The Republican-controlled Legislature has stated that much of what was proposed in Evers’ budget will likely not pass. While these debates occur, leaders from local counties will monitor what gets finalized.
Although Racine County Executive Jonathan Delagrave said it’s still too early in the budget process to assess its promise, Racine Mayor Cory Mason said the proposed budget “makes real improvements for the City of Racine and its residents.”
The proposed budget allows for:
- Counties and municipalities to raise tax levies by up to 2 percent, regardless of growth.
- Increase funding for municipal aids by 2 percent starting in 2020.
- Allow a levy limit adjustment to local governments for shared emergency dispatch centers and create a new levy limit exclusion for new or expanded transit systems that cross municipal or county boundaries.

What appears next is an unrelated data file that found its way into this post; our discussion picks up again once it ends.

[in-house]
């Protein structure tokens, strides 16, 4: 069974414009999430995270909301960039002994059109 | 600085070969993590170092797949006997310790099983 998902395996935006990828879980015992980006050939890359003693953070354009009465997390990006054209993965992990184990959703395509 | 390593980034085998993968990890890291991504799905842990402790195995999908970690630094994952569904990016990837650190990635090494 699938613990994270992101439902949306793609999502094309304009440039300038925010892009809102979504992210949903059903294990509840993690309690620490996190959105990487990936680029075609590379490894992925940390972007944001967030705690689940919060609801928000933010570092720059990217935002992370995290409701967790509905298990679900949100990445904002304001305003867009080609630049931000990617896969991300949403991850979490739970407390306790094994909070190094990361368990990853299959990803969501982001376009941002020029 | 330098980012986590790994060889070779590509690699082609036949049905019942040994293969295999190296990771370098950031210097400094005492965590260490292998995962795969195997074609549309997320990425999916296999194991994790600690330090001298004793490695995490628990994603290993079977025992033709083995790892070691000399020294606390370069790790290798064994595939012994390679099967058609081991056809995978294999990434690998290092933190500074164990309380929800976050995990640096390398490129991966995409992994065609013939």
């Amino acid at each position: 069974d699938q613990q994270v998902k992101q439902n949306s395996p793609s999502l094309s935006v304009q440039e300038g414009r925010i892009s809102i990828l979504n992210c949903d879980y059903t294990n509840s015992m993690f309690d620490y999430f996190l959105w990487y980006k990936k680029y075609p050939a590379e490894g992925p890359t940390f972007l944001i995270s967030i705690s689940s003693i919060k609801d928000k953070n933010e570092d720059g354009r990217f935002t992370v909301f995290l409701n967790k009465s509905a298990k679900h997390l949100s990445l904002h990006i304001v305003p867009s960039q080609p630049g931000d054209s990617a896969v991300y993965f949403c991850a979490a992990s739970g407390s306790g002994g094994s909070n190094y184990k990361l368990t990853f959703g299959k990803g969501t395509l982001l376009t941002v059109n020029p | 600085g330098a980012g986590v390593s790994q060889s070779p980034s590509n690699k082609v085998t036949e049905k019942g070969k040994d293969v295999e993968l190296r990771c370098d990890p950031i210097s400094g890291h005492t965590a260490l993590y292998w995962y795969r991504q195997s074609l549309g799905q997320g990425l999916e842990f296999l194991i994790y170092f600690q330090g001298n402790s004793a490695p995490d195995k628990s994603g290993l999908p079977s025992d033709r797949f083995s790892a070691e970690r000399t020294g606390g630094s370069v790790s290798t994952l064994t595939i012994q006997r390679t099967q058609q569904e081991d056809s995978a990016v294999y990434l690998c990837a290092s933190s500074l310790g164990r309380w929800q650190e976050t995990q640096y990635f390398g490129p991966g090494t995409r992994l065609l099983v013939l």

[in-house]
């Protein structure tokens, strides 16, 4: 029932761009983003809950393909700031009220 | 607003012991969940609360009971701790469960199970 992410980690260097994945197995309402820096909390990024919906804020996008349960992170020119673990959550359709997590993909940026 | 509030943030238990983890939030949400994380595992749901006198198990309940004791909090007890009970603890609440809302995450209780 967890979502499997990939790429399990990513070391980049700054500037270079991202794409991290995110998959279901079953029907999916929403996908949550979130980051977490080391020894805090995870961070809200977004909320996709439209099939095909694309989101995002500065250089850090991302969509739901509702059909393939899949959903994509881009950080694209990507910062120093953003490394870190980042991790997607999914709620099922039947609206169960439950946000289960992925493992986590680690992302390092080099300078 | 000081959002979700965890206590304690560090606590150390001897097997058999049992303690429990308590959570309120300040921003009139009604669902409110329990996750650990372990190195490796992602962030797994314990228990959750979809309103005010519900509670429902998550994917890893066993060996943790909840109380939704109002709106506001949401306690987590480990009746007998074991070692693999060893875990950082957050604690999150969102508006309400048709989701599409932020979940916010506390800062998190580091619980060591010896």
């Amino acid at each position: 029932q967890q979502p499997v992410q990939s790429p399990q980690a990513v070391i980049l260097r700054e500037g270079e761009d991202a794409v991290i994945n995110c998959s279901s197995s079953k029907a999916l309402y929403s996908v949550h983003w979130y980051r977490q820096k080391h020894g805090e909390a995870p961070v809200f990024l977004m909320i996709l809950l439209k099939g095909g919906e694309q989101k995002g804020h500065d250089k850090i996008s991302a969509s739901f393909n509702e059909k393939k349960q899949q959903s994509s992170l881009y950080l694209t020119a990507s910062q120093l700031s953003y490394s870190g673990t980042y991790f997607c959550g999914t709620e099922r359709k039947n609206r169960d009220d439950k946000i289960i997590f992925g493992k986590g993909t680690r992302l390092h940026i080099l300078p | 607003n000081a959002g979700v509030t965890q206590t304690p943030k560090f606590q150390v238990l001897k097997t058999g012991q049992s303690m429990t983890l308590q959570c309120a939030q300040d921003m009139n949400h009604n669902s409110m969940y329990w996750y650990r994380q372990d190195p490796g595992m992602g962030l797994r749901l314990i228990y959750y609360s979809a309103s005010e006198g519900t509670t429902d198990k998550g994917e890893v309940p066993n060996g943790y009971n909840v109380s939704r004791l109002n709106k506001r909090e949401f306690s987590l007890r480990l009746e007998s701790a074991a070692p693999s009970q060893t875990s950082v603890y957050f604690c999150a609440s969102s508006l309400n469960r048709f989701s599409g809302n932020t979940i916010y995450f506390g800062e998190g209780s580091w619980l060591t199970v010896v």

- Close the “dark store” loophole for property tax assessments.
- Limit the percentage of a tax incremental financing (TIF) district’s project costs that can go to cash grants to developers to 20 percent.
- $1.9 million increase for local road improvements.
- 10 percent increase in general transit aids
- $3 million increase each year for specialized transportation for seniors and those with disabilities.
“Increases in shared revenue, more funding for public schools, transportation aid, expanded access to healthcare, and raising the minimum wage are all proposals that help us succeed as a community,” Mason said. “I have often said that the state budget is a values document. While it will take us some time to unpack everything in his proposal, it appears that the governor’s values closely align with those of the city.”
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